As for “taking up space”, this is also a sign of either conferred social dominance or not having learned good manners, if not both. Men who spread their bodies out at the expense of others are demonstrating their dominance by being wilfully inconsiderate; men who are not used to dominance over anyone do not behave in this manner, something Brennan may be oblivious to. Some people spread their belongings around them on a train, but this may be as much a way of protecting their personal space by making it less likely that anyone (who stinks of bad perfume or is eating fast food, for example) will sit next to them and, possibly, spread their legs into their space. I have, on a number of occasions in London, been told to move my belongings by someone (usually, but not always, a man) who insisted on sitting next to me when they did not have to, as there were double seats on the train or entire free tables at the curry house where I was eating. This is a way of imposing on someone for its own sake. It’s bully behaviour, and I am not sure how often it happens to women, or whether these men will do the same to any men or just those they think look weak or easily intimidated. In any case, these two videos are irrelevant to the issue of “taking up space”, because Nelson is walking along a mostly empty street and Ashcroft a busy one, but “taking up space” is not the same as Ashcroft’s display of petulant aggression.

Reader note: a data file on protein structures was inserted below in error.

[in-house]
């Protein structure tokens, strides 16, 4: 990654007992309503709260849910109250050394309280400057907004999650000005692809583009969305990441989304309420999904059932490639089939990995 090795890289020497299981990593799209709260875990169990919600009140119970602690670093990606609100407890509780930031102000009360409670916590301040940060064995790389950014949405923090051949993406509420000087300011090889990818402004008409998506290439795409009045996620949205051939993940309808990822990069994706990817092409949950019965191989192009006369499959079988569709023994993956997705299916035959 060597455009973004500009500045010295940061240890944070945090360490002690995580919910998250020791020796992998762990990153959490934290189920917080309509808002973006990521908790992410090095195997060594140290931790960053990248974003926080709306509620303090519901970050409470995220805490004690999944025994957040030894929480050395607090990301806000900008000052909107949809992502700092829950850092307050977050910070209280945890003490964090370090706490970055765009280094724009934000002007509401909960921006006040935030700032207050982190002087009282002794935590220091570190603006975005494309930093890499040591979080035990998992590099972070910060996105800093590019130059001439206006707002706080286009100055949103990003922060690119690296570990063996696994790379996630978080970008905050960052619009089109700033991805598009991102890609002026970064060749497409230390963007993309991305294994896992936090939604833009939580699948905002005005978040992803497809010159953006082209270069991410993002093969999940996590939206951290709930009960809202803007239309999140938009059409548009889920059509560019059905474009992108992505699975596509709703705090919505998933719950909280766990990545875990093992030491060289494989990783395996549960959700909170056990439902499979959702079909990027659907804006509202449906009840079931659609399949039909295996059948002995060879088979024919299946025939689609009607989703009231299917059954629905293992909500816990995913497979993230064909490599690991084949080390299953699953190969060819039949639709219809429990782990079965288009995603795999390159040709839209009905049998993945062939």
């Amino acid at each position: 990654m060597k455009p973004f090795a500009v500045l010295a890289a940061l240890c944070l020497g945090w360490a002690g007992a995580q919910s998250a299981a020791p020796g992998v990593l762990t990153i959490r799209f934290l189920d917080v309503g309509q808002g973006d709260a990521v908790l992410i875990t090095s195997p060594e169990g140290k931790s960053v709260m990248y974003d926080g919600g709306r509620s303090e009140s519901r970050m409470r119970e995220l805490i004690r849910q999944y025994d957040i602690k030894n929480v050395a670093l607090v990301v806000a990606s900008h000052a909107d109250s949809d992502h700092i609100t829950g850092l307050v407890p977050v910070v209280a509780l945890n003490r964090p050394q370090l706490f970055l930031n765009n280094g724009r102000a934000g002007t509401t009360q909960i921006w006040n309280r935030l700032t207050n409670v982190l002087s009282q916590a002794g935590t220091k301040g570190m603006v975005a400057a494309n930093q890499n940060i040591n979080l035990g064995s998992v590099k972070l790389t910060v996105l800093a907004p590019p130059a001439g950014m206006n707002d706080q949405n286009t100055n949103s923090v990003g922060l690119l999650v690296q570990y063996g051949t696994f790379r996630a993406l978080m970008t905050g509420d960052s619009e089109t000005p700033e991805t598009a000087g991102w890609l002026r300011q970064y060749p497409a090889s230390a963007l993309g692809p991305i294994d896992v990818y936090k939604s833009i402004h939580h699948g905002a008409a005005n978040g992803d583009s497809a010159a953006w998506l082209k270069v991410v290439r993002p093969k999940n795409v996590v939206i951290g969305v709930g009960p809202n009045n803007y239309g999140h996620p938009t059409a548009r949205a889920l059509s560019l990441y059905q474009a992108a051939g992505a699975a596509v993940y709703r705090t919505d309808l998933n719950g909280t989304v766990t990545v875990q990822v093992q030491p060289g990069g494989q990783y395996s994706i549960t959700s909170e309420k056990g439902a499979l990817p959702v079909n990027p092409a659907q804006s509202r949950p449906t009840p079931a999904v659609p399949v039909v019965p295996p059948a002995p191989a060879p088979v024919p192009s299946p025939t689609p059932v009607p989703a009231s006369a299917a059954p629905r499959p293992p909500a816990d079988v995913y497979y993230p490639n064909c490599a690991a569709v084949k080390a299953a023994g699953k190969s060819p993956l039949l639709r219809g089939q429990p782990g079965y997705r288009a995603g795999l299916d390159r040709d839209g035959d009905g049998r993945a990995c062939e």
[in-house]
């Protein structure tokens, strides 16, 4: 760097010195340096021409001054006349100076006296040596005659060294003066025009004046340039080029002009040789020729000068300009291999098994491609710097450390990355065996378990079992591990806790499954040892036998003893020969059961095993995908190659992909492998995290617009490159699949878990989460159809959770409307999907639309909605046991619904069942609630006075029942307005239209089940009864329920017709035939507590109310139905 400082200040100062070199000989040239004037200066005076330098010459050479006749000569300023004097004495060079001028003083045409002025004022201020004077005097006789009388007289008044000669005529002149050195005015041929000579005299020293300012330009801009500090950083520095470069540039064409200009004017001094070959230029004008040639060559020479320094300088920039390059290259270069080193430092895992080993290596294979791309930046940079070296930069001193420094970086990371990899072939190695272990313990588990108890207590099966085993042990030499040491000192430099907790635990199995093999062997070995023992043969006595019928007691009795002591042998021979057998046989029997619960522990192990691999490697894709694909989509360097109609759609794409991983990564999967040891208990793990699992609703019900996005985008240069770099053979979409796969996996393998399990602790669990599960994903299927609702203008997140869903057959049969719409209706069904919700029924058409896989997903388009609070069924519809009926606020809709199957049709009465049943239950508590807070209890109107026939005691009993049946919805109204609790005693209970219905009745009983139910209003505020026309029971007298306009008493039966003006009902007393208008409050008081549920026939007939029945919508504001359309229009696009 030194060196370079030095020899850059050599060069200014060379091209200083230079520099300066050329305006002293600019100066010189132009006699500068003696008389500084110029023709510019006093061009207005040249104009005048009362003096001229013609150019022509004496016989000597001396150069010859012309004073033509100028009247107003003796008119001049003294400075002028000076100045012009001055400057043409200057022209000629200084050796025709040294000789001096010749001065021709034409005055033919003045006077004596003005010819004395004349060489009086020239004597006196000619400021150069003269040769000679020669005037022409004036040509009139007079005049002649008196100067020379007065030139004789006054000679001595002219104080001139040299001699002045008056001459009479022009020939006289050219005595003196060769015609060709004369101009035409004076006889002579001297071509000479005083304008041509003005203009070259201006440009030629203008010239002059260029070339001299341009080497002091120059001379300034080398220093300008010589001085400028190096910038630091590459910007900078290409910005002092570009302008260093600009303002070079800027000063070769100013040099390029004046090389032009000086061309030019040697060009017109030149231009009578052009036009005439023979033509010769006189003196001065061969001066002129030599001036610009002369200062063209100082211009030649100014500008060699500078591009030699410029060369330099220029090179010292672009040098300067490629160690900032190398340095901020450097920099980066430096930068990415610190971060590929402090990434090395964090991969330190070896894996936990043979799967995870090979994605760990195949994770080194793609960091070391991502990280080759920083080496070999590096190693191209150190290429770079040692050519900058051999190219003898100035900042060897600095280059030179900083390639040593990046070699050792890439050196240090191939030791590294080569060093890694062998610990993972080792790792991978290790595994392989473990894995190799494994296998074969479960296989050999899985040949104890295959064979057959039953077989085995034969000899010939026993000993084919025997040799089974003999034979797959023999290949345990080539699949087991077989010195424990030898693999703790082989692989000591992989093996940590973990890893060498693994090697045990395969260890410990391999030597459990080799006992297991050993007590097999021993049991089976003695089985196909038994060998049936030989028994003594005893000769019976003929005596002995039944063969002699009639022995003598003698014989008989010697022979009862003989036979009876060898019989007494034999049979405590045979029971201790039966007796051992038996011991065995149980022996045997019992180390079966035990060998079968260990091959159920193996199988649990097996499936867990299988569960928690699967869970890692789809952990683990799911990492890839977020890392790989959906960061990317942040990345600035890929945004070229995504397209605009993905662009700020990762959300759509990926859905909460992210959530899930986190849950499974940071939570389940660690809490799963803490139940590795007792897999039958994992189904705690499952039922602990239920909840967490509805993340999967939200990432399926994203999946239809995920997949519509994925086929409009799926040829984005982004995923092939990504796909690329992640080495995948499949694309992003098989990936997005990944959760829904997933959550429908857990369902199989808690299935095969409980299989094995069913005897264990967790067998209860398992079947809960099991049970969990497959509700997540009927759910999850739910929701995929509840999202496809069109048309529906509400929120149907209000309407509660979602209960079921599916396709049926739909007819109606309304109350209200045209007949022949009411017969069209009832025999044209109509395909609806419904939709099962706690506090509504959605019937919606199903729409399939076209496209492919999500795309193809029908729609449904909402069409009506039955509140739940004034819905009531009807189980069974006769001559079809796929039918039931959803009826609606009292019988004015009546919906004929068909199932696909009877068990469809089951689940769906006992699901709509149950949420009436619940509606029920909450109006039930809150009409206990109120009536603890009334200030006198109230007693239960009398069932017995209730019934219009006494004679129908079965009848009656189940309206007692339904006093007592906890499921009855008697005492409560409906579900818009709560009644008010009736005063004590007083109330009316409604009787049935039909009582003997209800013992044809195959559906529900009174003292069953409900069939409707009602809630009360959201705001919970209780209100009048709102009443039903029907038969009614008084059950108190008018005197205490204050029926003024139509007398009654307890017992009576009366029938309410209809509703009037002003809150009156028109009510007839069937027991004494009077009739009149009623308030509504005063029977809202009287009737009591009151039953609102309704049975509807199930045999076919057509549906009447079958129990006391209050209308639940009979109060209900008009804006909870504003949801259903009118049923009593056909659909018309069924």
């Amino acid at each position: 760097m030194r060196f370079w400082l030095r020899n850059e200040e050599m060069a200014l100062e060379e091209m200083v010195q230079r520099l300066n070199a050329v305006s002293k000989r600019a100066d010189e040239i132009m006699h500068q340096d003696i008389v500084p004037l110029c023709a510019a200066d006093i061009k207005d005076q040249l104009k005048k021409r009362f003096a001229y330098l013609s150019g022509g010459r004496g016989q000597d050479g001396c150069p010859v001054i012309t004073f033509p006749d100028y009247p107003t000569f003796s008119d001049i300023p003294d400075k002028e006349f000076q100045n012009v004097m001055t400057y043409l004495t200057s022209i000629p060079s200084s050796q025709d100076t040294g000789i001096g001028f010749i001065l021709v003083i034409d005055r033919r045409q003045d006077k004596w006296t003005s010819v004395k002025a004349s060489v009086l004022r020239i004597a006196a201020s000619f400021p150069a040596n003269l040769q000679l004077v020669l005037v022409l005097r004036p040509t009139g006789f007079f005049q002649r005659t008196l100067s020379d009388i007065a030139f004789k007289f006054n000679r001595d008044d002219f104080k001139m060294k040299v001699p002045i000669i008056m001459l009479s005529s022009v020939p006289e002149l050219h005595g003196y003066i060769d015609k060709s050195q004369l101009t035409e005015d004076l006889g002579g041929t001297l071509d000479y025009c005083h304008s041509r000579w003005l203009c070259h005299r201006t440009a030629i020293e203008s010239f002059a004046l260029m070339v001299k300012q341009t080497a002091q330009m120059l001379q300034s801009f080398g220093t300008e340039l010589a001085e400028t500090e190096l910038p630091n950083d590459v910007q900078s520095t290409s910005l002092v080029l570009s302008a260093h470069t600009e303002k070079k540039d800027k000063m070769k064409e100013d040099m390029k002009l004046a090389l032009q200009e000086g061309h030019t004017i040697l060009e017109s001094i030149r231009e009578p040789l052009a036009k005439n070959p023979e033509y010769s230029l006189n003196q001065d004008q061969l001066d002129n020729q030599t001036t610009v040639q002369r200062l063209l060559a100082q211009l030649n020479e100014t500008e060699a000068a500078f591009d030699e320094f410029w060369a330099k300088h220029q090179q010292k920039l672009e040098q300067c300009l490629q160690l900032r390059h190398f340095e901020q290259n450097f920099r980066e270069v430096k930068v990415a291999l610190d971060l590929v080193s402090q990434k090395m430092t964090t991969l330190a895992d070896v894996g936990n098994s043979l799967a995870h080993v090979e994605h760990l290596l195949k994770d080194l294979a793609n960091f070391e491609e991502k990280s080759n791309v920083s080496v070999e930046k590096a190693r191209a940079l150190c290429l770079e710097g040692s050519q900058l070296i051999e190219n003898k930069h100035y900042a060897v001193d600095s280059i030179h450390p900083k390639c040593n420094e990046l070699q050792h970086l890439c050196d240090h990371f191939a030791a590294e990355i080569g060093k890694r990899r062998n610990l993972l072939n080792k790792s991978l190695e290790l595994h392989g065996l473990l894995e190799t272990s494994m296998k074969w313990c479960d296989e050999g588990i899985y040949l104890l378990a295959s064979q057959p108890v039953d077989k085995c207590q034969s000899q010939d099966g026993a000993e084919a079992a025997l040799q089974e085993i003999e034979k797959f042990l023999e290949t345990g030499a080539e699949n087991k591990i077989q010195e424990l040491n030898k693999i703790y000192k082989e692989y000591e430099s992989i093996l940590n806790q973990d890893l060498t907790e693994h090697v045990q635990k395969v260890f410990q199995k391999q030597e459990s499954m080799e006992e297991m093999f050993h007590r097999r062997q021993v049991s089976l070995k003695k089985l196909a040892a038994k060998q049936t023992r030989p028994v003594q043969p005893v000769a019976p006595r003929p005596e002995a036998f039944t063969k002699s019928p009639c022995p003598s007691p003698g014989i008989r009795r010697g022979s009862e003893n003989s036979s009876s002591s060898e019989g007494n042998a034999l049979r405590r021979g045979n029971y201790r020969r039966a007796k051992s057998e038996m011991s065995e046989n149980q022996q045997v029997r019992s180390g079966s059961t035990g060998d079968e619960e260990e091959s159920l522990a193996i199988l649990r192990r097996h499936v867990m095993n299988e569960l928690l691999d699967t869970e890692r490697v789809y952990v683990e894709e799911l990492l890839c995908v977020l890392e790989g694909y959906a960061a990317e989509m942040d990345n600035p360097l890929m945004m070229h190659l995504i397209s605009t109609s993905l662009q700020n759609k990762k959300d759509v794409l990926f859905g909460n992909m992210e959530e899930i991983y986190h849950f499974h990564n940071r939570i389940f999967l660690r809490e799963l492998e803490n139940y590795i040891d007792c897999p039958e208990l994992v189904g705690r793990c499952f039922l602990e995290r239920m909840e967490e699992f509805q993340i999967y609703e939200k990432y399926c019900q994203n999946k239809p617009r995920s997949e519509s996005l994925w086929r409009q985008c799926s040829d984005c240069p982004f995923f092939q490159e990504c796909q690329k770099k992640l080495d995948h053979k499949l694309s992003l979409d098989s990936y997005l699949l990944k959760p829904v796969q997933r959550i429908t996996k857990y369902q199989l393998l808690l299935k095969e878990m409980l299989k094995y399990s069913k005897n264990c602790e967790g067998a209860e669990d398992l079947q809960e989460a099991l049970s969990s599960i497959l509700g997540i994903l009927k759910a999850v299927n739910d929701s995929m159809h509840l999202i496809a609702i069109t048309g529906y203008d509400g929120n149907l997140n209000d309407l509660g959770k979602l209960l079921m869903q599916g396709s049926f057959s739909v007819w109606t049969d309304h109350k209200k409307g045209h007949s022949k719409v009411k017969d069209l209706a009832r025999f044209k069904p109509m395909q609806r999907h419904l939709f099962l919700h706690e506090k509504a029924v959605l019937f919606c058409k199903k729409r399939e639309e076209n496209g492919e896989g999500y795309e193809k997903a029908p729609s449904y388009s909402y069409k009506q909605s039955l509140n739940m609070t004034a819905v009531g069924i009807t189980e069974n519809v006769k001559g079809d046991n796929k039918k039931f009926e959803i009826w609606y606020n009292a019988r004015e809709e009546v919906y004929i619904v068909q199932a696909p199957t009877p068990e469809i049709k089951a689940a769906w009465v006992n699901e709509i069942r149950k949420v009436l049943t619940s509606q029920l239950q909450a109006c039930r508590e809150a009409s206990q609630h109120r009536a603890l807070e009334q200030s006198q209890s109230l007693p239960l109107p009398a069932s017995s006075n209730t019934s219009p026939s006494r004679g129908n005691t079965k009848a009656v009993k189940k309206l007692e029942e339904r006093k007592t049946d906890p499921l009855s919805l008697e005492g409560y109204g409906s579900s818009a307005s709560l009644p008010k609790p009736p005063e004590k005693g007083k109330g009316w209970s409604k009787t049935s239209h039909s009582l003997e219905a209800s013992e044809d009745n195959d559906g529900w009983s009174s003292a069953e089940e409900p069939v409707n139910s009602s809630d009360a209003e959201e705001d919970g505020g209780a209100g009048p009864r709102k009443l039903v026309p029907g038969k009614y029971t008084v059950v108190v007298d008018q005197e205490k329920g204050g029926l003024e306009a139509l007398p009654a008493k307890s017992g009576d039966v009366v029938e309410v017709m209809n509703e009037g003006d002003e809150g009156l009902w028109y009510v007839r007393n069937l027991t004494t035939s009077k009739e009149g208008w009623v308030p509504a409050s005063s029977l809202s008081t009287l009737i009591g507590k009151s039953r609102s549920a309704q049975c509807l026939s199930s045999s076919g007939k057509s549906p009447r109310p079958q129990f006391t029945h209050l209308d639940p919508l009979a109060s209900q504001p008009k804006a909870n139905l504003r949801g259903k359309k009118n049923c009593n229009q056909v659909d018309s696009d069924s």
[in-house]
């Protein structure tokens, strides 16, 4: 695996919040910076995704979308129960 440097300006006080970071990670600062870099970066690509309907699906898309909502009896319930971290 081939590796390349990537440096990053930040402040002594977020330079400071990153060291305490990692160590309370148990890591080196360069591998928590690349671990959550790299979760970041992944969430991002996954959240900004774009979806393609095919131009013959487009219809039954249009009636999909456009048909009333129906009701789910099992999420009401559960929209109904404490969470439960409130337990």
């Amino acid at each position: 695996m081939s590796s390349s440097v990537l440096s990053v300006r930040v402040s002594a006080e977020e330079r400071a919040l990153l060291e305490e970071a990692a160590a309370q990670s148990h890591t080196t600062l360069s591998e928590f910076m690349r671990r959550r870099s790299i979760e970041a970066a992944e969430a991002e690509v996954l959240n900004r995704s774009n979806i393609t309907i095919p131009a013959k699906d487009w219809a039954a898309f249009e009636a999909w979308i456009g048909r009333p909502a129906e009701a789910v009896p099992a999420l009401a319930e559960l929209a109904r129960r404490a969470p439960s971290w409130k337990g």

When it comes to respecting personal space or not, there is a detail about Nelson’s recent past that might make the spectacle of her frou-frouing through LA rather less comforting: she has a conviction for stalking. In 2011, she was handed a restraining order by the courts after the British DJ Pete Tong complained that she had made nuisance calls to him and told his colleagues that she was his wife and was expecting his child. She was prohibited from contacting Tong or his family or friends indefinitely, and was issued a 12-month community order and required to complete 80 hours of community service. So, those in the “women’s space” are more than welcome to Shara Nelson. (I posted this detail in a comment on Brennan’s entry, but she did not approve it. Let’s not let the facts get in the way of our stereotypes.)
That women might sometimes want space to discuss things of interest to them with no men around (particularly traumatic things like sexual assault) is not in dispute, but these spaces do not take the form of whole streets (and I suspect that her “women’s spaces” would take in a fairly narrow subsection of mostly very like-minded women, which would keep it a lot more “harmonious” than simply keeping men out). The streets, at least in London (and even inner London, where Ashcroft’s video was set) are not full of men barging others out of their way. London is a pretty polite city, and his behaviour would have been offensive to everyone. Ultimately her post is a good example of the distorted thinking that results from bigotry. Using an act in a pop video to judge an entire group (especially as big as half the human race), for good or ill, is even more ludicrous than judging Muslims by 9/11 or a given race by the skin colour of a school bully or street mugger.
Possibly Related Posts: